While the battle for Bakhmut rages, Putin has continued his campaign of trying to pound Ukraine into submission with another rocket attack on Kyiv last week. Last Tuesday, Russia launched a barrage of rockets on Ukraine’s capital city – three Iskander land-to-land missiles, nine Kalibr missiles launched from ships in the Black Sea, and six air-launched Kinzhal “hypersonic” missiles. Ukraine claimed the next day that all 18 Russian missiles aimed at Kyiv had been intercepted and destroyed by Patriot anti-missile batteries that are protecting the city.

Russia reacted typically to the Ukrainian claim, saying that the Kyiv government had gotten wrong both the number and the types of missiles Russia launched. Film footage on CNN seemed to show that some of the debris was from the Russian Kinzhal missiles. Reuters reported, “It was the first time Ukraine had claimed to have struck an entire volley of multiple Kinzhal missiles, and if confirmed, would be a demonstration of the effectiveness of its newly deployed Western air defenses.”

Two things are going on here. One, the Russian claim that the Kinzhal is a “hypersonic” missile is almost certainly hollow, even meaningless. Any air-to-air missile by definition travels at more than the speed of sound, perhaps even double the speed of sound, and thus would not be remarkable by itself. In other words, the word “hypersonic” is an oxymoron. Even ballistic missiles with a parabolic flight path descend at more than the speed of sound.

But the Ukrainian claim of having successfully defended Kyiv with American-supplied Patriot missile batteries is an extraordinary feat. The Patriot missile system is a complicated beast consisting of a truck carrying as many as 16 Patriot anti-missile missiles, an array of radar dishes and antennas, and an “Engagement Control Station,” also truck-mounted, where the launching and tracking of incoming enemy missiles is monitored as well as the tracking of out-going Patriot missiles. (There is also a generator truck to power everything.)

A Patriot battalion consists of four-to-six line batteries, which are made up of six individual Patriot launchers and control systems. Each battery consists of a launcher platoon, fire-control platoon, and a maintenance platoon. About 80 soldiers serve in each battery, and there are about 600 soldiers assigned to each Patriot battalion. So, if Kyiv is being protected by a Patriot battalion, there are at least 24 Patriot launchers, and perhaps as many as 36 launchers, each capable of carrying up to 16 individual Patriot missiles.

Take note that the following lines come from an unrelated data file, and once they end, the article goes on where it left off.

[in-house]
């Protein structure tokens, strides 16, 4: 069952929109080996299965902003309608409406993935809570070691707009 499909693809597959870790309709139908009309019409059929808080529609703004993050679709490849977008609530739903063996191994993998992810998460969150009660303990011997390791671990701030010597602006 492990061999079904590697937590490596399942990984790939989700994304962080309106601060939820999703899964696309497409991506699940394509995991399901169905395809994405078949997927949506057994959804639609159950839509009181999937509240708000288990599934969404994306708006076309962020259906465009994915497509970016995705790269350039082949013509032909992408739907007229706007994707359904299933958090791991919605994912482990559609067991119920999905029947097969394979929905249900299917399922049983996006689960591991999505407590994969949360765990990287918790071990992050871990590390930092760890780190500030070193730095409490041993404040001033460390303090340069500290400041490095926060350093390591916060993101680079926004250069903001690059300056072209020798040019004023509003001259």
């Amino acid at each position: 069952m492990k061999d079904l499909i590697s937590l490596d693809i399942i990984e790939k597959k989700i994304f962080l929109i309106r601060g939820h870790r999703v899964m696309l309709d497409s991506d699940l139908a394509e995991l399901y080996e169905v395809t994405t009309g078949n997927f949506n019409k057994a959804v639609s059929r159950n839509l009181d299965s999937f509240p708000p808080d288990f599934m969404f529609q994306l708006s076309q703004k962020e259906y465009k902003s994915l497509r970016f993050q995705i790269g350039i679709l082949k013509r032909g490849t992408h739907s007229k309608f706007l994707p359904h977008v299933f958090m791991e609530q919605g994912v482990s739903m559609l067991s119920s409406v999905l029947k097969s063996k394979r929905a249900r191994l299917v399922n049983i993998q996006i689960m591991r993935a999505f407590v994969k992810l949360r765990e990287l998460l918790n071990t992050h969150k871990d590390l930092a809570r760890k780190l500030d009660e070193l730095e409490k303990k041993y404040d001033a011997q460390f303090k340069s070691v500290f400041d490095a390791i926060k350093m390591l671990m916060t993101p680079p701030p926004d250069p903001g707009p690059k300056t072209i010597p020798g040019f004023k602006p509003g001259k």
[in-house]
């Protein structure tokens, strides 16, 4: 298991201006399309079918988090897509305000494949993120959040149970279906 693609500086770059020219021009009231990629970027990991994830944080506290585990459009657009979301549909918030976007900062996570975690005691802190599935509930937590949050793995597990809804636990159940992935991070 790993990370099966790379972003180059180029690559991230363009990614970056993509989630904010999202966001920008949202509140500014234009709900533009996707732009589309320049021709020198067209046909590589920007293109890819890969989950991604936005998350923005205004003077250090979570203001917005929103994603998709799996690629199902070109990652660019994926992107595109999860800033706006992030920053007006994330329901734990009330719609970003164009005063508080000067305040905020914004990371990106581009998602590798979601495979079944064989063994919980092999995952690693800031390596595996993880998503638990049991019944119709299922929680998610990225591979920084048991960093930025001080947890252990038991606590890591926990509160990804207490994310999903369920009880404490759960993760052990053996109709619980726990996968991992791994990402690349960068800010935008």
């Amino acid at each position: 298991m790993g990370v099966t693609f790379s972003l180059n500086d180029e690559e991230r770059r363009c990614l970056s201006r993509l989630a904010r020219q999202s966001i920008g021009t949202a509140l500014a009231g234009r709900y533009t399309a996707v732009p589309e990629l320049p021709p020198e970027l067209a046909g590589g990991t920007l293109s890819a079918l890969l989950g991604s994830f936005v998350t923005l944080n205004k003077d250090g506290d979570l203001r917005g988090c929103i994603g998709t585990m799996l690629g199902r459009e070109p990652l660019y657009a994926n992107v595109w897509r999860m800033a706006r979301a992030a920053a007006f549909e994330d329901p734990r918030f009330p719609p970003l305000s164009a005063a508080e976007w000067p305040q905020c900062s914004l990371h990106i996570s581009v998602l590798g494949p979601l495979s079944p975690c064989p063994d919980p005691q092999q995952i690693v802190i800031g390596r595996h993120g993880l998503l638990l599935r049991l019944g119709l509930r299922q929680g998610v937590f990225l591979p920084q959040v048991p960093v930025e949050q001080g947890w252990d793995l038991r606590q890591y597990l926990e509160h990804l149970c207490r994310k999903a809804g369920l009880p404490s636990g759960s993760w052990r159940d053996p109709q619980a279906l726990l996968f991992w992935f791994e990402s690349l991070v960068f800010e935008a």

The way the system works is this: the radar arrays for each Patriot battery “acquire” incoming aircraft or missiles, and through computer-controlled identification mark them as hostile. The radars track each incoming missile’s trajectory, and when the missiles come within range, the Patriot missile or missiles are fired automatically. For one of the very rapid Kinzhal missiles, as many as three Patriot missiles might be fired against it, each aimed at hitting the incoming missile at a different point in its trajectory to make sure one of the hits is a “kill.”

It gets really complicated when an enemy launches multiple missiles at once. Each missile must be “acquired” by radar separately, and a Patriot missile aimed at it individually or in pairs or threes, depending on what kind of enemy missile it is. If the Russians fired six Kinzhal missiles at Kyiv at once, there was some real computer-controlled scrambling going on to track each of them and assign three Patriot missiles to knock them down. That would be 18 Patriots being fired nearly simultaneously to take down such a swarm of Kinzhal missiles.